Wednesday, March 28, 2012

Happy No Playoffs, Toronto

So just for a giggle, I googled "Truculence".  The Leafs showed up in item 7, a reference to Coach Carlyle asking for and receiving a particular call-up.

The fact that the Leafs show up 7th in this list is funny to me because today they're 14th in the east and have been mathematically eliminated from post-season play.

Sure, they've beat the Senators several times this year, but a team in year four of a rebuild needs to be beating a team in a 1st-year rebuild more reliably.  Heck, they need to be beating a whole lot of other teams more reliably.

Something for Leafs fans to be chewing on this off season* is that if Burke is going to be let go, it has to happen now so that a replacement has a chance to get organized for the upcoming July 1st free agency and the entry-draft later in the summer, as well as seeing about a replacement head coach.  The longer Burke is left in place, the harder it will be for any replacement -- forget a good replacement -- to make a positive impact on next year's fortunes.

But anyways -- Go Sens go!

* == which let's be honest started mid-February

Tuesday, March 27, 2012


Brand new goalie!  Best Goalie not in the NHL*! Plays really well!  Savior of the present, builder of the future!

Right?  Suddenly:

Bishop Sidelined for At Least a Week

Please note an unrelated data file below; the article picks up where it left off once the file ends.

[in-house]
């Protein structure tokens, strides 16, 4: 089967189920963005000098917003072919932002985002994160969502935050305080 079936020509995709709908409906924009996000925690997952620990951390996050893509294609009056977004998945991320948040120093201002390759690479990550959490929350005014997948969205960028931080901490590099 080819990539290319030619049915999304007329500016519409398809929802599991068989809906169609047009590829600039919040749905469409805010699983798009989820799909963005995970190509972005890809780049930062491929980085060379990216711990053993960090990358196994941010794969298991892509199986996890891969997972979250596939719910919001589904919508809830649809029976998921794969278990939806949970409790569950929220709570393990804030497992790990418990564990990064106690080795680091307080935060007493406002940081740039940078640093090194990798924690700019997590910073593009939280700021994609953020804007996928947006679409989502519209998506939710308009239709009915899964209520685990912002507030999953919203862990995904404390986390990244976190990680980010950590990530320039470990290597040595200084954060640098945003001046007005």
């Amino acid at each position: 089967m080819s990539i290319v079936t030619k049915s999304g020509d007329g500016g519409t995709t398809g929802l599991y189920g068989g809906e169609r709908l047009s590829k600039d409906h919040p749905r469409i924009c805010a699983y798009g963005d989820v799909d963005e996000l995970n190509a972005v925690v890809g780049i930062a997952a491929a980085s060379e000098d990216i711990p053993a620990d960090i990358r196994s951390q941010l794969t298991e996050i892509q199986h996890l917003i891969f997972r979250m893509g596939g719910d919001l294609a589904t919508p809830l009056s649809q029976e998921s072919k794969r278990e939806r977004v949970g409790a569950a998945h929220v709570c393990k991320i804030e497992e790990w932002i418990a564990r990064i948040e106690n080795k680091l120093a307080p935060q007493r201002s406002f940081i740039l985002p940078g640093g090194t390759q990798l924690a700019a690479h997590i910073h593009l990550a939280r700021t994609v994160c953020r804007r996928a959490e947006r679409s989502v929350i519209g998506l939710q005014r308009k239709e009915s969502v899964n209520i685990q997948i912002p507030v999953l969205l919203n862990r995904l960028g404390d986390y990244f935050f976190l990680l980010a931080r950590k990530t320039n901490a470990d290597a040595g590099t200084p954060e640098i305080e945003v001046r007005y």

Sources say Ottawa Senators goaltender Ben Bishop will be sidelined for at least a week after injuring his groin over the weekend.
Ha ha, you thought it would be different this time?  It isn't just that this town hates goalies -- it's that this town really hates goalies.

Tune in next week when Craig Anderson hurts himself again, and we go into the playoffs backed by Alex Auld and Robin Lehner.

* least until we traded for him.  Yes.

Thursday, March 15, 2012

There Are Greeks In Toronto?

Varada at Welcome To Your Karlsson Years writes at length at the depths of the greek tragedy unfolding in Toronto. Mandatory reading.

Sunday, March 11, 2012

Refs Steal Another Point

So really the only thing I want to say about the Buffalo-Ottawa game last night is: that disallowed goal was bogus. The refs waved it off as no goal, and the war room didn't over-ride "because the whistle blew before the puck crossed the line". Which is crap. HNIC replayed the sequence, and once could clearly see the puck go in, and then out again before the sound of the whistle came across.

"Interesting" was the HNIC commentator's view, but he didn't follow up on that.

"Interesting" meaning "That statement is totally contradicted by the evidence we've just examined", maybe. The only way you come to a conclusion like that is by buying into the whole "intent to blow" theory that says that the play is dead when the ref decides to blow the whistle, not necessarily when he blows it.

So yeah not to say that the Senators wouldn't have blown another goal lead, but frankly it would be unlikely. So I think Buffalo basically stole two points last night. Ottawa was compensated by being permitted one. That's more important to Buffalo at this point in the season than it is to Ottawa, but it is still bogus.

Bad officiating aside it was a reasonably entertaining game.